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Cabrera goes 4-for-5 with two RBIs

SAN DIEGO -- Despite warranted vocal dissent from Padres fans, Everth Cabrera gave the home crowd something to cheer about.

The Padres shortstop finished a double short of the first cycle in franchise history in an otherwise disappointing 9-5 loss to the Colorado Rockies on Saturday at Petco Park.

Cabrera's final attempt came in the ninth, with one out and the Padres down by four. He hit a hard ground ball into center field, one that held him at first base with his first four-hit game.

Cabrera's quest was the one reason for applause.

The Padres gave up runs early and often, and fell too far behind to mount a legitimate comeback.

The club's fourth straight loss and seventh in last eight games, dropped the Padres to 2-9.

It's been a difficult period where the Padres show flashes of life amid generally lackluster play.

"It's a collection of everything," Padres manager Bud Black said. "We're not pitching well, and we're not helping those guys with great defensive plays. For us to get going offensively, we need six or seven guys to get going at the same time. Up to this point, we haven't seen that.

"When you lose ballgames, that's usually what happens. Total team play isn't in sync. That's what you're seeing from us right now. Once it does, that's when the results get better. We have to sync up."

Padres ace Edinson Volquez has been out of sync all season.

Despite the Padres' desperate need for an extended start, Volquez could not give them one. He lasted just 3 1/3 innings and allowed seven runs (six earned) on six hits and three walks.

"You're going to have some rough starts, and Volquez has had his right from the start," Black said. "Let's hope he can get it straightened out. Right now his issues stem from ball-to-strike ratio, and getting ahead in the count. When you get behind, you can get in some trouble.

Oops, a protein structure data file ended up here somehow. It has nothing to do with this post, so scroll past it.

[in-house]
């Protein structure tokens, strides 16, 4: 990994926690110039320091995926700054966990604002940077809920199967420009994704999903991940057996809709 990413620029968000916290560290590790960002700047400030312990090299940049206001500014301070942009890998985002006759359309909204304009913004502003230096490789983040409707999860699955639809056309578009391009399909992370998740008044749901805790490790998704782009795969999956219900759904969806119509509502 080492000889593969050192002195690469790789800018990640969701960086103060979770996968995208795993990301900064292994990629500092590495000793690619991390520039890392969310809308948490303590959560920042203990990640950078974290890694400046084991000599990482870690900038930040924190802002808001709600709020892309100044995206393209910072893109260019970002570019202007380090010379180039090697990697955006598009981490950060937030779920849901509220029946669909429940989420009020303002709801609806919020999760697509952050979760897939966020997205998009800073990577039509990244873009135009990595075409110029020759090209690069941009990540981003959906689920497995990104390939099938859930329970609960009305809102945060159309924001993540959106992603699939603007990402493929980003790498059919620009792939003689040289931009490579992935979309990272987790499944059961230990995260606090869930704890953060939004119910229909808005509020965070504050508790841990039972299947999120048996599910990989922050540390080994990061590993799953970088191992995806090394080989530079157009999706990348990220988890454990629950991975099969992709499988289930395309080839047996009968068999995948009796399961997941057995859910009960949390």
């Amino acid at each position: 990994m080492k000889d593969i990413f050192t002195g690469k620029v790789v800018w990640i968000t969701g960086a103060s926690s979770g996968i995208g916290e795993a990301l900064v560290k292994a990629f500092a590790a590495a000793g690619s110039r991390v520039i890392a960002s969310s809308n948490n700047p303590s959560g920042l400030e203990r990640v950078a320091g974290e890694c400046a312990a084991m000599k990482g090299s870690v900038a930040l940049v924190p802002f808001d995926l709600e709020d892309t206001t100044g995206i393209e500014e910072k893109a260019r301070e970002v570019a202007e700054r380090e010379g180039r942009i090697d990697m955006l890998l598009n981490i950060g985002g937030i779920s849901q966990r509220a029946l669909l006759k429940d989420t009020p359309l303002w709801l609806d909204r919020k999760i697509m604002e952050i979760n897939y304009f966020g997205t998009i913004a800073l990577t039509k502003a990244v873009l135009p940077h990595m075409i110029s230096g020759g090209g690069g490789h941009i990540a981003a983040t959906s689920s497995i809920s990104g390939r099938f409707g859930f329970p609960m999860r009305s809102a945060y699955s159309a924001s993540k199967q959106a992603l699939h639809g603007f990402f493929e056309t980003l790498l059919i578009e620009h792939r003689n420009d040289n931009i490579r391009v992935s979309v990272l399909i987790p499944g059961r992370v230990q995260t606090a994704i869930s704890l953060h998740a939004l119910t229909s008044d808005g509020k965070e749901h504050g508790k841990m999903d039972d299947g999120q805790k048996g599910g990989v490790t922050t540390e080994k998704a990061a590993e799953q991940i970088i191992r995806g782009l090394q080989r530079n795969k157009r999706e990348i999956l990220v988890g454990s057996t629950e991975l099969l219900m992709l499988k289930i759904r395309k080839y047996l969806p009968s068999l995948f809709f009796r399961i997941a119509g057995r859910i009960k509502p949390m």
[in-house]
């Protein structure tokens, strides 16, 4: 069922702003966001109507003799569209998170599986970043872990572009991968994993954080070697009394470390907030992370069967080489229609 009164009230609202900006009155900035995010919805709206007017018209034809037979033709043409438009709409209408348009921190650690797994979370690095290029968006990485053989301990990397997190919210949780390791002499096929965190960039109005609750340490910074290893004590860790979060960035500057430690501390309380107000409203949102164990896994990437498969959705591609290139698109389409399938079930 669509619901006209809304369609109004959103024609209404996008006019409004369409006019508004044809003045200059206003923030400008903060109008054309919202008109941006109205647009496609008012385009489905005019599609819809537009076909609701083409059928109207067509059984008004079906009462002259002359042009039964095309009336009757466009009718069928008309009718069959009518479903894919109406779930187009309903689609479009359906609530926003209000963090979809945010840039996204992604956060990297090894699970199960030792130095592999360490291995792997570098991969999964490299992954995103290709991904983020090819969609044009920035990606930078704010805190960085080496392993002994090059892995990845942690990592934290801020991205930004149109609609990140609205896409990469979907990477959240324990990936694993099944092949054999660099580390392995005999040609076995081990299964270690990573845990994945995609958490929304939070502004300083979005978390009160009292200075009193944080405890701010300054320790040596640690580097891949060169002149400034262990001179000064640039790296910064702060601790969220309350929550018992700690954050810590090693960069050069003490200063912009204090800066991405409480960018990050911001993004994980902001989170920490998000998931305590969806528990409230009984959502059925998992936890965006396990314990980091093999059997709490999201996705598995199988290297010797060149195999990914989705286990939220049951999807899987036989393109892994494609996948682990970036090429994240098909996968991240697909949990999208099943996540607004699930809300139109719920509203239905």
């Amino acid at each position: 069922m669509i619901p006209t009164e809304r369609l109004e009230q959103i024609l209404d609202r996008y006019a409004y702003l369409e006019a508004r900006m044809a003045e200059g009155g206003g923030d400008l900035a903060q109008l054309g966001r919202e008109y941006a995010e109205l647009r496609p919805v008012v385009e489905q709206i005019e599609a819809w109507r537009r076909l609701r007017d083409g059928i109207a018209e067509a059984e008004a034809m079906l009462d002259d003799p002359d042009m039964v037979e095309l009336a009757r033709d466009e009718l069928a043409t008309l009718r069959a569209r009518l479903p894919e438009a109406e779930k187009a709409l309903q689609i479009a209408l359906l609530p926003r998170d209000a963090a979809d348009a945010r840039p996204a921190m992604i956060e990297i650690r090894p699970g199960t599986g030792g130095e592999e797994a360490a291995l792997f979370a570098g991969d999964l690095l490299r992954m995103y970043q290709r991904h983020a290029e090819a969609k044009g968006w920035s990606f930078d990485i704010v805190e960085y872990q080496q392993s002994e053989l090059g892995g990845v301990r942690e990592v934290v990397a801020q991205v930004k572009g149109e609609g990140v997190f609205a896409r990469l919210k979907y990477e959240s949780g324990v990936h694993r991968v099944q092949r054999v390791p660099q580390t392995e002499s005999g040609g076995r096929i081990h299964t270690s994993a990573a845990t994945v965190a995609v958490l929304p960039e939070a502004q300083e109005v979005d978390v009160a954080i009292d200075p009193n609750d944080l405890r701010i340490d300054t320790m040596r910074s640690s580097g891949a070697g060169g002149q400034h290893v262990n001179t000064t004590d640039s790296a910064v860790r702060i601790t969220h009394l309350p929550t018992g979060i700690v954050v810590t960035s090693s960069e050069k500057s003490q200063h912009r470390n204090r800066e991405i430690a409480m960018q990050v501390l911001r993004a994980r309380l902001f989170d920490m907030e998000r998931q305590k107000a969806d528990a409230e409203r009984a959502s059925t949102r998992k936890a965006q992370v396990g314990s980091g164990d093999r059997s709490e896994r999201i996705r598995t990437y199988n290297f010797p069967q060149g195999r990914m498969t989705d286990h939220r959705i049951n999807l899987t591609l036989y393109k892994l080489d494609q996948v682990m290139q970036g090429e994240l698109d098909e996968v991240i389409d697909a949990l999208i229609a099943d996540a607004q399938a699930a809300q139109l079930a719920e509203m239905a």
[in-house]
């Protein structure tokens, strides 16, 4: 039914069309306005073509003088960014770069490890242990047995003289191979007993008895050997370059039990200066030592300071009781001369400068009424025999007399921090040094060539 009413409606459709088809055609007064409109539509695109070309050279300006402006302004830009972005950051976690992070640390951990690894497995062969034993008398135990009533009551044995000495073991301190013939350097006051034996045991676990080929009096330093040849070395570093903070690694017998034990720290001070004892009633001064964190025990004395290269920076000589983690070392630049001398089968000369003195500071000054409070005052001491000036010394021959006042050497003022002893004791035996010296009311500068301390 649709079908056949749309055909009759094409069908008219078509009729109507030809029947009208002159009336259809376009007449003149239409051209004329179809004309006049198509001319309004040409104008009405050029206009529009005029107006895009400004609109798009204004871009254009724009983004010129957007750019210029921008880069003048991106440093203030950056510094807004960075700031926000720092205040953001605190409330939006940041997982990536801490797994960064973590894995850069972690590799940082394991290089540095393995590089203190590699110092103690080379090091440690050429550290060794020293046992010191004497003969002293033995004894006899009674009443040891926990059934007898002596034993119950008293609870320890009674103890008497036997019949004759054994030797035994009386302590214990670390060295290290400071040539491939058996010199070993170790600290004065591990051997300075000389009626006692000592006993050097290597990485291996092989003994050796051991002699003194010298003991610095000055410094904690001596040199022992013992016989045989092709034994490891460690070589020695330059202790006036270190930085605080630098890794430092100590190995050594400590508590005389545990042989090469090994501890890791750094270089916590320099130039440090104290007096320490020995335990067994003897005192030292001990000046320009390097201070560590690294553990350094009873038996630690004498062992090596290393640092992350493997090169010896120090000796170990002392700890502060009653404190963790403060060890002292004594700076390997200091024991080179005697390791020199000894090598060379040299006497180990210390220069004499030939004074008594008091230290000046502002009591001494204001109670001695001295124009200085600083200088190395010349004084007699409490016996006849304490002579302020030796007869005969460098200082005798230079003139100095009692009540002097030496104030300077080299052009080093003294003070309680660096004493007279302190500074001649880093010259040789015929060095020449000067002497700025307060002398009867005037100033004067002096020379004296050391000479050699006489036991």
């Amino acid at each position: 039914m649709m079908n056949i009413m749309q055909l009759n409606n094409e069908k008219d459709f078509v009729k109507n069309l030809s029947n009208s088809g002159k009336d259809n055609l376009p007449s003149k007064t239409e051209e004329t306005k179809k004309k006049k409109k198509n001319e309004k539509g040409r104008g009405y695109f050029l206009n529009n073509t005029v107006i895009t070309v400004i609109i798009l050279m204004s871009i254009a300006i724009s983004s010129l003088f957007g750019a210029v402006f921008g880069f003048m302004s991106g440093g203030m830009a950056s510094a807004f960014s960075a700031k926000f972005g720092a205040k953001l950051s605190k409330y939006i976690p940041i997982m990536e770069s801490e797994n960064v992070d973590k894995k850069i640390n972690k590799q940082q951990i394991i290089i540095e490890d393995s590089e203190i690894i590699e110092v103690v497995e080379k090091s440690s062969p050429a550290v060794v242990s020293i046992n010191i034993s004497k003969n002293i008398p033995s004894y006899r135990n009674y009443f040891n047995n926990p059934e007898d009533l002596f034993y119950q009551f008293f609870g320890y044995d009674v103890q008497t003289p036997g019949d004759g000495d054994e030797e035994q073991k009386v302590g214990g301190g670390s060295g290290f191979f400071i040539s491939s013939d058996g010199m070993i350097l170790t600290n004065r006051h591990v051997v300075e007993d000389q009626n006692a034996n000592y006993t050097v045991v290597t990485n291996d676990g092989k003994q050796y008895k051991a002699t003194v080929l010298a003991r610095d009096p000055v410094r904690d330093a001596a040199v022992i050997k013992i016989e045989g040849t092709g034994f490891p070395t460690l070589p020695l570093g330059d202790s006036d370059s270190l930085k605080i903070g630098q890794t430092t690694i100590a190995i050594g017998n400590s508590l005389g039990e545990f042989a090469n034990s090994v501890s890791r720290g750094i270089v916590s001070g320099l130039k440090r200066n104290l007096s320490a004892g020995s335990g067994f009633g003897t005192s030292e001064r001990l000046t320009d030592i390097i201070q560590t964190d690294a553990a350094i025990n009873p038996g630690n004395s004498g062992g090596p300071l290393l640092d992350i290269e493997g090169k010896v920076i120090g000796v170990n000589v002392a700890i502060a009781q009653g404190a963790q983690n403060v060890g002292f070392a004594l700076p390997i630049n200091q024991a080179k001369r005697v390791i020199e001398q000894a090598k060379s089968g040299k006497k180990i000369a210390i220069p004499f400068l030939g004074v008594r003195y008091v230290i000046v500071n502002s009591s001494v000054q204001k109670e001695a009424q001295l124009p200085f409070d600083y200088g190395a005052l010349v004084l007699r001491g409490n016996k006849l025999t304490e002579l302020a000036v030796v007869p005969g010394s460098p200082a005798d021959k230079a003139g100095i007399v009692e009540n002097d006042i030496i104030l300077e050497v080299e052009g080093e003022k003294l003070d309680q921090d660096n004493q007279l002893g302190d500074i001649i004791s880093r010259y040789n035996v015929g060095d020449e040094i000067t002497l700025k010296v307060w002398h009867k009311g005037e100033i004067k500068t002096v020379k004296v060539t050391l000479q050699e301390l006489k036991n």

"It's important to string quality pitches and outs together, and Edinson hasn't been able to do that and hasn't been able to build any momentum during his first three starts."

Volquez is customarily wild early in games. In this instance, his command was inconsistent throughout. He was consistently behind in the count and Colorado made him pay.

Rockies second baseman Josh Rutledge scored on a double by shortstop Troy Tulowitzki in the first. Catcher Wilin Rosario plated two more in the second with a home run that reached the second deck in left.

Volquez's troubles continued with two runs in the third inning and two more charged to him in the fourth.

Padres reliever Thad Weber gave up a two-run home run to Michael Cuddyer to cement Volquez's line and add another to establish an 8-2 lead that proved insurmountable.

Some boos were meant for Volquez, but they focused on third baseman Jesus Guzman in the third inning. Guzman, making his second big league start at the position to get his bat in the struggling lineup, made two errors in the inning.

The crowd let him know, especially after a dismal start from Volquez and play worthy of the team's fourth loss in five home games.

Even Cabrera found a way to upset the 29,523 in attendance. He was caught trying to steal third base on his own with two outs in a 5-2 game.

Other than that, Cabrera, who went 4-for-5, was flawless. He made two excellent plays in the field. He hit a triple in the first innning, an RBI single in third, and a 410-foot home run to center in the seventh.

"It was good to see Cabrera taking some good, solid swings," Black said. "He was hitting line drives from the left side, which is encouraging. He's done some work with our hitting coaches and it's good to see it pay off.

"That's the type of hitter we envision Cabby to be. He has the strong, powerful player and has the capability to hit deep home runs like he did tonight, but that won't be his focus. He's successful hitting line drives and hard ground balls and he can use his speed to complement hard ground balls."

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